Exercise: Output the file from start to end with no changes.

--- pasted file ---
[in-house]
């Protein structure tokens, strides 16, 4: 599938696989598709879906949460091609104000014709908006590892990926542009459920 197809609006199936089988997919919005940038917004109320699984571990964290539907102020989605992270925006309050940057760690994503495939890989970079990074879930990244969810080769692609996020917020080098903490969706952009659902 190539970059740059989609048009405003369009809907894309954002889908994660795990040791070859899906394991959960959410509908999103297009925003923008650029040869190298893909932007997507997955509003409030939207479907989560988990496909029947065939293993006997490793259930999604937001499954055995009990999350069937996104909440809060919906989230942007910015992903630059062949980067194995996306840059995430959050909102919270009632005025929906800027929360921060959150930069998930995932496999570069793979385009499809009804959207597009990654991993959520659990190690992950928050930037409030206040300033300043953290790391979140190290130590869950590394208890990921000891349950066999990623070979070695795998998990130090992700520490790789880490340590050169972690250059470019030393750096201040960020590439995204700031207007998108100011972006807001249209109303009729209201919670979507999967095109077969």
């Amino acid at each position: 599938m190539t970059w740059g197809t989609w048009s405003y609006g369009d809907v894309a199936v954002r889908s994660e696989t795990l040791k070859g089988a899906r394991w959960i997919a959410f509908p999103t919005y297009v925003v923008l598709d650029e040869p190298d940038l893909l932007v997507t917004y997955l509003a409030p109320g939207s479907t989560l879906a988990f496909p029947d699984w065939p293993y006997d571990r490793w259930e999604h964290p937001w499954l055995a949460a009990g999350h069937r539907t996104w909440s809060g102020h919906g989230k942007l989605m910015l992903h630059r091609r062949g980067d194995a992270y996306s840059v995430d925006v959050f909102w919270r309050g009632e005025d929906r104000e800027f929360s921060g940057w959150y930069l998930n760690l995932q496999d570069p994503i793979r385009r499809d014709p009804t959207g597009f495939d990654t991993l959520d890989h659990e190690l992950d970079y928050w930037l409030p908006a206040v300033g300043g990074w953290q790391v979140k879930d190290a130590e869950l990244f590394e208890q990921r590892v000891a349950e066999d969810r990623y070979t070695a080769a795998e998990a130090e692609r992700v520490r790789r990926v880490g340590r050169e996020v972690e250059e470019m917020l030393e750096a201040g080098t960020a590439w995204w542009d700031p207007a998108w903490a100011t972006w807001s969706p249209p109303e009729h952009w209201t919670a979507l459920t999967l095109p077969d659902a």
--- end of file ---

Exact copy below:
[in-house]
């Protein structure tokens, strides 16, 4: 599938696989598709879906949460091609104000014709908006590892990926542009459920 197809609006199936089988997919919005940038917004109320699984571990964290539907102020989605992270925006309050940057760690994503495939890989970079990074879930990244969810080769692609996020917020080098903490969706952009659902 190539970059740059989609048009405003369009809907894309954002889908994660795990040791070859899906394991959960959410509908999103297009925003923008650029040869190298893909932007997507997955509003409030939207479907989560988990496909029947065939293993006997490793259930999604937001499954055995009990999350069937996104909440809060919906989230942007910015992903630059062949980067194995996306840059995430959050909102919270009632005025929906800027929360921060959150930069998930995932496999570069793979385009499809009804959207597009990654991993959520659990190690992950928050930037409030206040300033300043953290790391979140190290130590869950590394208890990921000891349950066999990623070979070695795998998990130090992700520490790789880490340590050169972690250059470019030393750096201040960020590439995204700031207007998108100011972006807001249209109303009729209201919670979507999967095109077969």
């Amino acid at each position: 599938m190539t970059w740059g197809t989609w048009s405003y609006g369009d809907v894309a199936v954002r889908s994660e696989t795990l040791k070859g089988a899906r394991w959960i997919a959410f509908p999103t919005y297009v925003v923008l598709d650029e040869p190298d940038l893909l932007v997507t917004y997955l509003a409030p109320g939207s479907t989560l879906a988990f496909p029947d699984w065939p293993y006997d571990r490793w259930e999604h964290p937001w499954l055995a949460a009990g999350h069937r539907t996104w909440s809060g102020h919906g989230k942007l989605m910015l992903h630059r091609r062949g980067d194995a992270y996306s840059v995430d925006v959050f909102w919270r309050g009632e005025d929906r104000e800027f929360s921060g940057w959150y930069l998930n760690l995932q496999d570069p994503i793979r385009r499809d014709p009804t959207g597009f495939d990654t991993l959520d890989h659990e190690l992950d970079y928050w930037l409030p908006a206040v300033g300043g990074w953290q790391v979140k879930d190290a130590e869950l990244f590394e208890q990921r590892v000891a349950e066999d969810r990623y070979t070695a080769a795998e998990a130090e692609r992700v520490r790789r990926v880490g340590r050169e996020v972690e250059e470019m917020l030393e750096a201040g080098t960020a590439w995204w542009d700031p207007a998108w903490a100011t972006w807001s969706p249209p109303e009729h952009w209201t919670a979507l459920t999967l095109p077969d659902a």